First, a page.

(there's such a lot of world)
q w
(to see.)

e q e t i
(We're after the same)
o i t
(rainbow's end)
u y t r t
(waiting round the bend,)
q u y t r t
(my huckleberry friend,)
q r w
(Moon River)
e q
(and me.)


Bartell Darcy writes:

It seems to be polyphonic for up to three notes together, probably no more because of the technical limitations of what a computer keyboard can signal. Keyboards never ask for more than three keys to be clicked simultaneously, e.g. Ctrl-Alt-Del. Still a lot can be done with the strings and notes available on the Les Paul logo. Here is a way to strum "She's an Artist" by Bob Dylan. It's a "three chord trick" plus a little seventh to spice it up a bit.

The home chord, which I think is E major, will be made by tapping/vamping Q and E together, blam, blam, blam, blam quite quickly. You'll see what rhythm you need, about 8 beats per line but it may be seven with the eighth on the next line, perhaps.

She's got everything she needs,

she's an artist, she don't look



She's got everything she needs, she's an artist, she don't look


She can take the dark out of the nighttime or make the daytime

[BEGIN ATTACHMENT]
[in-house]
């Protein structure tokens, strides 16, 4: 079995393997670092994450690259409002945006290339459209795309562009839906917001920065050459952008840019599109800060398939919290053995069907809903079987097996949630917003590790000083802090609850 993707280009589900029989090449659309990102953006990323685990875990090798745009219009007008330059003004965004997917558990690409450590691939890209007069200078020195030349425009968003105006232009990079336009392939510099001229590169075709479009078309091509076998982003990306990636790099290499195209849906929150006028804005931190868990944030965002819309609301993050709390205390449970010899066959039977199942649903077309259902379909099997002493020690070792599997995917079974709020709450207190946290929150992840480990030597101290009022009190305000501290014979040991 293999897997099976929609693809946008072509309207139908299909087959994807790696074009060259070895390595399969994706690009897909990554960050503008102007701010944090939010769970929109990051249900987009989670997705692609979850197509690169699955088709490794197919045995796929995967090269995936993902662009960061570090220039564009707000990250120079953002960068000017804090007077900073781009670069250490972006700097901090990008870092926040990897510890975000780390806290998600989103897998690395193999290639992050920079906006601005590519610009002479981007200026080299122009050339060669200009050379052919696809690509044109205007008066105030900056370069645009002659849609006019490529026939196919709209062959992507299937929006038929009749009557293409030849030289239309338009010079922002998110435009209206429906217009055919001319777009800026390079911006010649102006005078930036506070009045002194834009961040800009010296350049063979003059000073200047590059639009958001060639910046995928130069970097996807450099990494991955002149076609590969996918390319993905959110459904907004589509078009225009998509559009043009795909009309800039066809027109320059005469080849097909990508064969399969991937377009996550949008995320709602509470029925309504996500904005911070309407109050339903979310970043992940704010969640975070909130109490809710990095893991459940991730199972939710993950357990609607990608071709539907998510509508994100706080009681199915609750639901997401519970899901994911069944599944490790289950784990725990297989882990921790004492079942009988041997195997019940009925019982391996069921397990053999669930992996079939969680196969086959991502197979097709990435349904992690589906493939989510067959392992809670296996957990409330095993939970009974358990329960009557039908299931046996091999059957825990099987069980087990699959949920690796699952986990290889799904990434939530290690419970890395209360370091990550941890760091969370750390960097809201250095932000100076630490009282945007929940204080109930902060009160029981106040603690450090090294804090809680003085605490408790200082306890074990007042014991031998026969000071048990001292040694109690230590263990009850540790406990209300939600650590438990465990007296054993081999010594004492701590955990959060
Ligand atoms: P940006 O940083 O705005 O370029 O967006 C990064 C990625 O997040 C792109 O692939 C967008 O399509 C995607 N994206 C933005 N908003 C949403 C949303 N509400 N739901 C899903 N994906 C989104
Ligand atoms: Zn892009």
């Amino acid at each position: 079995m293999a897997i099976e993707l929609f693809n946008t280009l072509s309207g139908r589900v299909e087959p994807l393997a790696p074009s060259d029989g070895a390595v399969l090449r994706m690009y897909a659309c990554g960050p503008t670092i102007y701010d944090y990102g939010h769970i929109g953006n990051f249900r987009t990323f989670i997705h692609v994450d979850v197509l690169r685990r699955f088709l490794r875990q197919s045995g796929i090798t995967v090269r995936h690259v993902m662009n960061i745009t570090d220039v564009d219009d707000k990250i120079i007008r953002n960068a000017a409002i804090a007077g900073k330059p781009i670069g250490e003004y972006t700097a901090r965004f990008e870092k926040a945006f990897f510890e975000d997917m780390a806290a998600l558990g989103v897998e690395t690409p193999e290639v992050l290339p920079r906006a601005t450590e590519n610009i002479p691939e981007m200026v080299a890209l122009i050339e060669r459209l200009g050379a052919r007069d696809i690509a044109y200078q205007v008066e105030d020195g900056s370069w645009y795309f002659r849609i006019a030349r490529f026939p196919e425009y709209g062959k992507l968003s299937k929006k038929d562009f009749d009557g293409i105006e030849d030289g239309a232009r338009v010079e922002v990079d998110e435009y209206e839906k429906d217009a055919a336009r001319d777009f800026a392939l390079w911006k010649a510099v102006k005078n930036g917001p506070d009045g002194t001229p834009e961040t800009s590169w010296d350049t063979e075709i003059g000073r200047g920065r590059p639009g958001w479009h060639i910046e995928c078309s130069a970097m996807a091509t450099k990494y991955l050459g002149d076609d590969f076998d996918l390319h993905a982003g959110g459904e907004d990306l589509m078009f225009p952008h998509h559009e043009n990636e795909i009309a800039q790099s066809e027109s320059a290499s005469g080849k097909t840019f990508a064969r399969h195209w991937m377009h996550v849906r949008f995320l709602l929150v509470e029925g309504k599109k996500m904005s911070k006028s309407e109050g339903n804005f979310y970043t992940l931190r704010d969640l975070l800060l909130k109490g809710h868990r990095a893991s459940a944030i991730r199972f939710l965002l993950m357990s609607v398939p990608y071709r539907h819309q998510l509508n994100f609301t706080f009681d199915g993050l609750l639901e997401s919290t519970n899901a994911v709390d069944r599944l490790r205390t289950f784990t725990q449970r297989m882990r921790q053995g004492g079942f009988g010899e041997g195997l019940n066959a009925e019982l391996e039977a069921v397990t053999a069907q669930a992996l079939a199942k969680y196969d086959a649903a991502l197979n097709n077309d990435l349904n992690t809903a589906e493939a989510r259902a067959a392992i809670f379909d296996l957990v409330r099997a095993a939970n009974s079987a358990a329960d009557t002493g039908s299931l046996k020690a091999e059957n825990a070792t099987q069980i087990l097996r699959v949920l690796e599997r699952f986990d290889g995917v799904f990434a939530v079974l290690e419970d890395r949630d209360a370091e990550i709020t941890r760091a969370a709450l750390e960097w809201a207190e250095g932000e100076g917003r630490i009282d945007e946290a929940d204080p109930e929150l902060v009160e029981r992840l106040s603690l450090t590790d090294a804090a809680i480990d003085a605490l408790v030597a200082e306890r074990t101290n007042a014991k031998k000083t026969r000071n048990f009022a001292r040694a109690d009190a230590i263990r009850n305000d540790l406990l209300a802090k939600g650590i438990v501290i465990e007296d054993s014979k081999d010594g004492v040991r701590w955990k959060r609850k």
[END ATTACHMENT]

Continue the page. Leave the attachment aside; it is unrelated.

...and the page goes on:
Ossian writes:

Here is a Moore's melody for you: "Believe me if all those endearing young charms" by Thomas Moore:

Believe me if all those

Endearing young charms

Which I gaze on so fondly today

Were to change by tomorrow

And fleet in my arms,

uyti ewqwq
Like fairy gifts fading away

Though would'st still be adored

As this moment thou art

Let thy loveliness fade as it will

And around the dear ruin

Each wish of my heart

Would entwine itself

Verdantly still.

Wednesday, June 08, 2011

Korea's got talent

Sung-bong Choi faced snobbish laughter when he said he was a manual worker (or did he put it in a deliberately amusing way?) However, his life story was so sad that he gained the sympathy of the audience and the jury. Then he sang, creating a moment very like when Susan Boyle did the same. It's a real tearjerker. He seems a nice chap, deserving of a few bob.

Sunday, June 05, 2011

Obama plugs 'Lost in Transition'

Example of what can be done to encourage new fiction by young writers. Lost in Transition: Stories by transition year, Students from Scoil Chaitriona was helped by Fighting Words (Ireland). Is there a similar project in Britain?

Friday, June 03, 2011

The Art and Mind of Louis Wain at Brent Museum

Communicating Through Cats: The Art and Mind of Louis Wain

"An exhibition of work by Louis Wain (1860-1939), who is best known for his 'humanistic' cat drawings. The show explores how the artist saw the world during a life troubled by tragedy and mental illness. It also looks at how understanding and appreciation of Wain's work has varied over the past 100 years." (Time Out)

Brent Museum (upstairs at Willesden Library Centre)
8 May to 29 October 2011
Free admission